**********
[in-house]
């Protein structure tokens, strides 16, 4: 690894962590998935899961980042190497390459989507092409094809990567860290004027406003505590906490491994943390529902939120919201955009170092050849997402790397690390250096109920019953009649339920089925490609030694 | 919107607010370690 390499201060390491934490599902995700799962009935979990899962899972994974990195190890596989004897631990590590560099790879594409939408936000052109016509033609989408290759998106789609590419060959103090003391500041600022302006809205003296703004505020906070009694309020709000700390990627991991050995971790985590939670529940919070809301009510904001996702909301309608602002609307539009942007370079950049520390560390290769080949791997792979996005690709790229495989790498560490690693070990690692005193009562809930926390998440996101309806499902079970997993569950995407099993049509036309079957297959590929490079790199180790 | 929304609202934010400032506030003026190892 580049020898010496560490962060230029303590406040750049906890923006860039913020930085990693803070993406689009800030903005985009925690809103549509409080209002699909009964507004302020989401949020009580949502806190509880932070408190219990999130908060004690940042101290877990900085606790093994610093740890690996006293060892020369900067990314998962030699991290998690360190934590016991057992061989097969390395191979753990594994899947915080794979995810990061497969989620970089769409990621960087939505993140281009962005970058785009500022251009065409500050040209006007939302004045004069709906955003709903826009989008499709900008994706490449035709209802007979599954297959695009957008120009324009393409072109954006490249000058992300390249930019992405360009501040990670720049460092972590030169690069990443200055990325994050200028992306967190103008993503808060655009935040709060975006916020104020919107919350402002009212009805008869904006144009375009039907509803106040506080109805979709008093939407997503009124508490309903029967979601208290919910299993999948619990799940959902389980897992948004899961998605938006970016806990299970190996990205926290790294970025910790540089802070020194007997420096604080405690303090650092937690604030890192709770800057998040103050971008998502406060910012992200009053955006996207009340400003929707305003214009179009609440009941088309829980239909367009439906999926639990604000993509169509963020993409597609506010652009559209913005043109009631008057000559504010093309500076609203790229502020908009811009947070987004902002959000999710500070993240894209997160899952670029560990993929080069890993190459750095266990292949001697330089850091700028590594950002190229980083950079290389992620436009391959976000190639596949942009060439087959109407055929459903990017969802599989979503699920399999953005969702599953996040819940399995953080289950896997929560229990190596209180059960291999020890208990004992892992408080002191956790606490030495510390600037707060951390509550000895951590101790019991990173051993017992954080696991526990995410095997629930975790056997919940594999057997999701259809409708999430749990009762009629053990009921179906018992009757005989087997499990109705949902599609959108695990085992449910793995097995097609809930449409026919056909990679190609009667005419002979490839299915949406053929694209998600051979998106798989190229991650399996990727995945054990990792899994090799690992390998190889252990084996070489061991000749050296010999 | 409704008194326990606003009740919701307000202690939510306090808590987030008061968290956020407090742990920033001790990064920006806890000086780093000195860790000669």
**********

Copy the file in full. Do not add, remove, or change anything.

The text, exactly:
[in-house]
């Protein structure tokens, strides 16, 4: 690894962590998935899961980042190497390459989507092409094809990567860290004027406003505590906490491994943390529902939120919201955009170092050849997402790397690390250096109920019953009649339920089925490609030694 | 919107607010370690 390499201060390491934490599902995700799962009935979990899962899972994974990195190890596989004897631990590590560099790879594409939408936000052109016509033609989408290759998106789609590419060959103090003391500041600022302006809205003296703004505020906070009694309020709000700390990627991991050995971790985590939670529940919070809301009510904001996702909301309608602002609307539009942007370079950049520390560390290769080949791997792979996005690709790229495989790498560490690693070990690692005193009562809930926390998440996101309806499902079970997993569950995407099993049509036309079957297959590929490079790199180790 | 929304609202934010400032506030003026190892 580049020898010496560490962060230029303590406040750049906890923006860039913020930085990693803070993406689009800030903005985009925690809103549509409080209002699909009964507004302020989401949020009580949502806190509880932070408190219990999130908060004690940042101290877990900085606790093994610093740890690996006293060892020369900067990314998962030699991290998690360190934590016991057992061989097969390395191979753990594994899947915080794979995810990061497969989620970089769409990621960087939505993140281009962005970058785009500022251009065409500050040209006007939302004045004069709906955003709903826009989008499709900008994706490449035709209802007979599954297959695009957008120009324009393409072109954006490249000058992300390249930019992405360009501040990670720049460092972590030169690069990443200055990325994050200028992306967190103008993503808060655009935040709060975006916020104020919107919350402002009212009805008869904006144009375009039907509803106040506080109805979709008093939407997503009124508490309903029967979601208290919910299993999948619990799940959902389980897992948004899961998605938006970016806990299970190996990205926290790294970025910790540089802070020194007997420096604080405690303090650092937690604030890192709770800057998040103050971008998502406060910012992200009053955006996207009340400003929707305003214009179009609440009941088309829980239909367009439906999926639990604000993509169509963020993409597609506010652009559209913005043109009631008057000559504010093309500076609203790229502020908009811009947070987004902002959000999710500070993240894209997160899952670029560990993929080069890993190459750095266990292949001697330089850091700028590594950002190229980083950079290389992620436009391959976000190639596949942009060439087959109407055929459903990017969802599989979503699920399999953005969702599953996040819940399995953080289950896997929560229990190596209180059960291999020890208990004992892992408080002191956790606490030495510390600037707060951390509550000895951590101790019991990173051993017992954080696991526990995410095997629930975790056997919940594999057997999701259809409708999430749990009762009629053990009921179906018992009757005989087997499990109705949902599609959108695990085992449910793995097995097609809930449409026919056909990679190609009667005419002979490839299915949406053929694209998600051979998106798989190229991650399996990727995945054990990792899994090799690992390998190889252990084996070489061991000749050296010999 | 409704008194326990606003009740919701307000202690939510306090808590987030008061968290956020407090742990920033001790990064920006806890000086780093000195860790000669």